With some regularity I read about psychological experts, or some quasi-therapeutic organizations, who have recommended to their members or readers that they tell themselves something or other: “Everyday I’m getting better in every way,” or “I can do this” or “I’m really attractive deep down” or some such seemingly factual statement. This advice is intended to help these subjects become more optimistic. Essential to the success of many different therapeutic programs, including, for instance, those dedicated to weight loss, is an optimistic, if not enthusiastic, attitude of their clients, customers, or patients. Therapists want their patients to feel good about themselves. Most therapies are based on the need to behave differently; and it is hard to convince participants to change unless they feel they can change. But either these statements are true, or they are not. Why should someone remark to himself/herself, as if he/she were some other person, something he or she already knows? We don’t customarily remind ourselves of things we know to be true: “I am a college graduate,” or “I am married with a child,” or “I am capable of getting up every morning and going to work.” I think encouraging someone to affirm these other statements implies that there is a doubt about them and simply repeating them over and over again will make them come true. Does anyone really believe that?
Imagine a person with low self-esteem repeating over and over again: “I am a worthwhile person.” Will that give that individual courage to behave in a way which will allow others to be more respectful? No. If such an individual has behaved in ways that encourage bad treatment by others, it is for good (important) psychological reasons; and change cannot be accomplished just by pretending they do not exist. And I think the therapists, or group leaders, know that. They are attempting to say, “I believe you can do this.” or “I believe you are a worthwhile person.” It is a way of giving the patient a pat on the back: “You can do it, kid. Get out there and give it your best.” Maybe this works sometimes. Patients have told me that they think it works sometimes. They feel better repeating a sunshiny mantra. I think something more subtle may have changed. But maybe encouragement is all that they needed. Certainly, this sort of advice is not uncommon.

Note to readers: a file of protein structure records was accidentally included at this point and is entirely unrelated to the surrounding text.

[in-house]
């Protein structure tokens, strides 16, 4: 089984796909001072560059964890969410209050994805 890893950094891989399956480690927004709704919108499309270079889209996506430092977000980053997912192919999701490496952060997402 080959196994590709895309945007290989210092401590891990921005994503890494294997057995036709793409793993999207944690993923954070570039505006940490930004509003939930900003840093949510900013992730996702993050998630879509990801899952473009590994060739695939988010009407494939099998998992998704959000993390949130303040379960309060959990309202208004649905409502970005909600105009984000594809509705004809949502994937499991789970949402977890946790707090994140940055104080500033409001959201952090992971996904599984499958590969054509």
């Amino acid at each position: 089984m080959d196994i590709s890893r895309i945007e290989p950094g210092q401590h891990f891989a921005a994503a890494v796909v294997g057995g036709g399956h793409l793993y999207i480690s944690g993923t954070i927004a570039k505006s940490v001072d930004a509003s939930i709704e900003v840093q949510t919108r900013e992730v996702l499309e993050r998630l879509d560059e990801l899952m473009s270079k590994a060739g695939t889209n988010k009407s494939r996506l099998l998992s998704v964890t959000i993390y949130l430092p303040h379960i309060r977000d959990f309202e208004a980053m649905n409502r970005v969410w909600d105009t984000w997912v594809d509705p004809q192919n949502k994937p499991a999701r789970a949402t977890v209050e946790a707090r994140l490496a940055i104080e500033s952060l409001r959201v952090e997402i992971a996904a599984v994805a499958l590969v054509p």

But very often it does not work—because the client/patient knows that it is a pretense. After this half-hearted stab at self-hypnosis, he or she will continue to struggle and find it difficult to live up to the therapist’s expectations, at least in his/her mind. Then that man or woman is left feeling just a little worse than before. The very fat person who has been told repeatedly to say, “I can do it, I can do it,” like the little engine who could, will need more help than that to lose weight.
Change is possible. Of course, those who feel that they are always falling short are worthwhile. But telling them to buck up and hold their heads high is not going to make any difference. So, what then does work?
Consider this thumbnail description of neurotic—or self-defeating—behavior: Men and women grow up in a setting where important people, and events, have led them to believe that for one reason or another, they cannot or should not behave in those ways that assertive and healthy people do. They then fail and begin to think of themselves increasingly as failures. Treatment is directed at giving them a more realistic and more optimistic perspective on themselves so that they can assert themselves more effectively and succeed—making them feel better about themselves, which works to make them even more courageous and successful. So, a number of things have to change—more or less simultaneously—their attitude about themselves and the behavior that grows out of that attitude. Just telling someone what to think will not change anything.
Anyone who does therapy will come more or less to these conclusions:
I also think that just telling yourself that you will study tomorrow or diet after the holidays is not likely to work either. (c) Fredric Neuman Follow Dr. Neuman's blog at fredricneumanmd.com/blog/ or ask advice at fredricneumanmd.com/blog/ask-dr-neuman-advice-column/